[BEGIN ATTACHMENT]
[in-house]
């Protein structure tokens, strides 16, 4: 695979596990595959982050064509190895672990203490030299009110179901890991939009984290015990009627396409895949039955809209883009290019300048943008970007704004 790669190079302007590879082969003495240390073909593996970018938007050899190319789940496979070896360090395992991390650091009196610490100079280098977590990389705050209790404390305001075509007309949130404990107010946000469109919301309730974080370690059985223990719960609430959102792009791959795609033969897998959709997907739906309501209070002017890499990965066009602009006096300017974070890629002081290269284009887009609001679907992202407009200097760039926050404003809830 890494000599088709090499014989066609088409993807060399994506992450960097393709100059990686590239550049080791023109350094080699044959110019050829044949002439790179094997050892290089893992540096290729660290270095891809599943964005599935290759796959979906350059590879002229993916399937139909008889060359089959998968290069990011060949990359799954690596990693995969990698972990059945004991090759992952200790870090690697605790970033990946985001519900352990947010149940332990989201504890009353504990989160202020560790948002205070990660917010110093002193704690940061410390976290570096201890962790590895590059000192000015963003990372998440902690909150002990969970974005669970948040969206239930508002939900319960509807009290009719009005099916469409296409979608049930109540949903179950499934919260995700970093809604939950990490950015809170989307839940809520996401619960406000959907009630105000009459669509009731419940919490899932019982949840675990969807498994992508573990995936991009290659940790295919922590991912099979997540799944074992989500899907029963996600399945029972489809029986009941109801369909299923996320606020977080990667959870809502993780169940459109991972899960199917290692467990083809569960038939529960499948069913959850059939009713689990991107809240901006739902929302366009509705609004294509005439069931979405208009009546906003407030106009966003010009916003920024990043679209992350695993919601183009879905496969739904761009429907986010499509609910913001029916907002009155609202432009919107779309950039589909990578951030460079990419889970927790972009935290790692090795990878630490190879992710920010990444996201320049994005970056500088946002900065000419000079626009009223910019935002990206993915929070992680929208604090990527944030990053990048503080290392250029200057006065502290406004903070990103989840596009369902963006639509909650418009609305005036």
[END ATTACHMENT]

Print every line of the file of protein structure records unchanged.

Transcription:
[in-house]
């Protein structure tokens, strides 16, 4: 695979596990595959982050064509190895672990203490030299009110179901890991939009984290015990009627396409895949039955809209883009290019300048943008970007704004 790669190079302007590879082969003495240390073909593996970018938007050899190319789940496979070896360090395992991390650091009196610490100079280098977590990389705050209790404390305001075509007309949130404990107010946000469109919301309730974080370690059985223990719960609430959102792009791959795609033969897998959709997907739906309501209070002017890499990965066009602009006096300017974070890629002081290269284009887009609001679907992202407009200097760039926050404003809830 890494000599088709090499014989066609088409993807060399994506992450960097393709100059990686590239550049080791023109350094080699044959110019050829044949002439790179094997050892290089893992540096290729660290270095891809599943964005599935290759796959979906350059590879002229993916399937139909008889060359089959998968290069990011060949990359799954690596990693995969990698972990059945004991090759992952200790870090690697605790970033990946985001519900352990947010149940332990989201504890009353504990989160202020560790948002205070990660917010110093002193704690940061410390976290570096201890962790590895590059000192000015963003990372998440902690909150002990969970974005669970948040969206239930508002939900319960509807009290009719009005099916469409296409979608049930109540949903179950499934919260995700970093809604939950990490950015809170989307839940809520996401619960406000959907009630105000009459669509009731419940919490899932019982949840675990969807498994992508573990995936991009290659940790295919922590991912099979997540799944074992989500899907029963996600399945029972489809029986009941109801369909299923996320606020977080990667959870809502993780169940459109991972899960199917290692467990083809569960038939529960499948069913959850059939009713689990991107809240901006739902929302366009509705609004294509005439069931979405208009009546906003407030106009966003010009916003920024990043679209992350695993919601183009879905496969739904761009429907986010499509609910913001029916907002009155609202432009919107779309950039589909990578951030460079990419889970927790972009935290790692090795990878630490190879992710920010990444996201320049994005970056500088946002900065000419000079626009009223910019935002990206993915929070992680929208604090990527944030990053990048503080290392250029200057006065502290406004903070990103989840596009369902963006639509909650418009609305005036």